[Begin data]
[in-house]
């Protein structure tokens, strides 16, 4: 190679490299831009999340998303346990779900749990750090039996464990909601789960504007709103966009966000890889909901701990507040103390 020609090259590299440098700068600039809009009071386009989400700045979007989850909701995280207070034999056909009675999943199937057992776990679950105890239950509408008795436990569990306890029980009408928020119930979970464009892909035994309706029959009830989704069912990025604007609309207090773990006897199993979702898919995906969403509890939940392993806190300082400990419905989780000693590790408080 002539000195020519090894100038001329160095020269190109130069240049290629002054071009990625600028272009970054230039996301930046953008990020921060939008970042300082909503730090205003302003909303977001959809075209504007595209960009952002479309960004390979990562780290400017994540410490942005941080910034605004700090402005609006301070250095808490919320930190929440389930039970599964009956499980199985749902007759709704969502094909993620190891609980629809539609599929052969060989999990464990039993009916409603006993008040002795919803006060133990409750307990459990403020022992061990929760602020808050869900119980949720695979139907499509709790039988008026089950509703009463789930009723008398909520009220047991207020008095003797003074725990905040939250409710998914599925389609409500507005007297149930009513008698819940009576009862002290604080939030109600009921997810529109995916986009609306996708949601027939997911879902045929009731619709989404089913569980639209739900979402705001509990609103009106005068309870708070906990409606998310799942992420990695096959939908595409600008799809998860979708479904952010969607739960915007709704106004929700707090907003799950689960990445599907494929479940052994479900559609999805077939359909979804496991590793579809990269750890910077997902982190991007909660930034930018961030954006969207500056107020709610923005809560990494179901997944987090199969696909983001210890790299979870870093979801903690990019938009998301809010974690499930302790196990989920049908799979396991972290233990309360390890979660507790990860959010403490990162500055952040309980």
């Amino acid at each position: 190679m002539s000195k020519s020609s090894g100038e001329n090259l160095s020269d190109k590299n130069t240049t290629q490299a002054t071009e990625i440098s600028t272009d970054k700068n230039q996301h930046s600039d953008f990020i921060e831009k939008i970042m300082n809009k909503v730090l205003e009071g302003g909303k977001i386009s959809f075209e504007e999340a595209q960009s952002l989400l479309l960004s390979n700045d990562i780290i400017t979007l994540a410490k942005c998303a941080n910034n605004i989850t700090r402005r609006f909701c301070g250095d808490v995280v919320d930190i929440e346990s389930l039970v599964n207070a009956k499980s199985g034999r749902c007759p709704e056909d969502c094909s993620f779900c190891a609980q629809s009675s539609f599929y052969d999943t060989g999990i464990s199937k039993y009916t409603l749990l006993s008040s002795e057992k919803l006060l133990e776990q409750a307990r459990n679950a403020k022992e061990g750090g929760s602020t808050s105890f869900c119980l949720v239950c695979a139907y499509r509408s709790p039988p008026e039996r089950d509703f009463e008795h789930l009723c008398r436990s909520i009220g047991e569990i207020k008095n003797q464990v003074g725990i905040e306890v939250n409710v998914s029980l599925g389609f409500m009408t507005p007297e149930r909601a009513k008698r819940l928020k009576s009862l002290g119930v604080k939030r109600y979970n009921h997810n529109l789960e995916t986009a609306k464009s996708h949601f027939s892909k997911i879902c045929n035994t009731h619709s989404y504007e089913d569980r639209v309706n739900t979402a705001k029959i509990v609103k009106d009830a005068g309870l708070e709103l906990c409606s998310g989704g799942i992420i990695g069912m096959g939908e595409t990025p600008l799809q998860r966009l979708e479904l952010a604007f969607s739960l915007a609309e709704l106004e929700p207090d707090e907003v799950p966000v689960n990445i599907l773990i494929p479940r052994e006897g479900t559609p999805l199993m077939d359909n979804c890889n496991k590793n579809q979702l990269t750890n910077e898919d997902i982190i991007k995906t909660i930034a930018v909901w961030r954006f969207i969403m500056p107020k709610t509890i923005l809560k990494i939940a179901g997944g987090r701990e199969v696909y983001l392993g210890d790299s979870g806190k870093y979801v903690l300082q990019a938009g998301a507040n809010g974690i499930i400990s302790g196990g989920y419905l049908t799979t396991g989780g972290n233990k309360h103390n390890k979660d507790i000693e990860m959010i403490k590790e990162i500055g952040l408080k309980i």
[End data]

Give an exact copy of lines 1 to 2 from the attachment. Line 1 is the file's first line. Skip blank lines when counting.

[in-house]
């Protein structure tokens, strides 16, 4: 190679490299831009999340998303346990779900749990750090039996464990909601789960504007709103966009966000890889909901701990507040103390 020609090259590299440098700068600039809009009071386009989400700045979007989850909701995280207070034999056909009675999943199937057992776990679950105890239950509408008795436990569990306890029980009408928020119930979970464009892909035994309706029959009830989704069912990025604007609309207090773990006897199993979702898919995906969403509890939940392993806190300082400990419905989780000693590790408080 002539000195020519090894100038001329160095020269190109130069240049290629002054071009990625600028272009970054230039996301930046953008990020921060939008970042300082909503730090205003302003909303977001959809075209504007595209960009952002479309960004390979990562780290400017994540410490942005941080910034605004700090402005609006301070250095808490919320930190929440389930039970599964009956499980199985749902007759709704969502094909993620190891609980629809539609599929052969060989999990464990039993009916409603006993008040002795919803006060133990409750307990459990403020022992061990929760602020808050869900119980949720695979139907499509709790039988008026089950509703009463789930009723008398909520009220047991207020008095003797003074725990905040939250409710998914599925389609409500507005007297149930009513008698819940009576009862002290604080939030109600009921997810529109995916986009609306996708949601027939997911879902045929009731619709989404089913569980639209739900979402705001509990609103009106005068309870708070906990409606998310799942992420990695096959939908595409600008799809998860979708479904952010969607739960915007709704106004929700707090907003799950689960990445599907494929479940052994479900559609999805077939359909979804496991590793579809990269750890910077997902982190991007909660930034930018961030954006969207500056107020709610923005809560990494179901997944987090199969696909983001210890790299979870870093979801903690990019938009998301809010974690499930302790196990989920049908799979396991972290233990309360390890979660507790990860959010403490990162500055952040309980």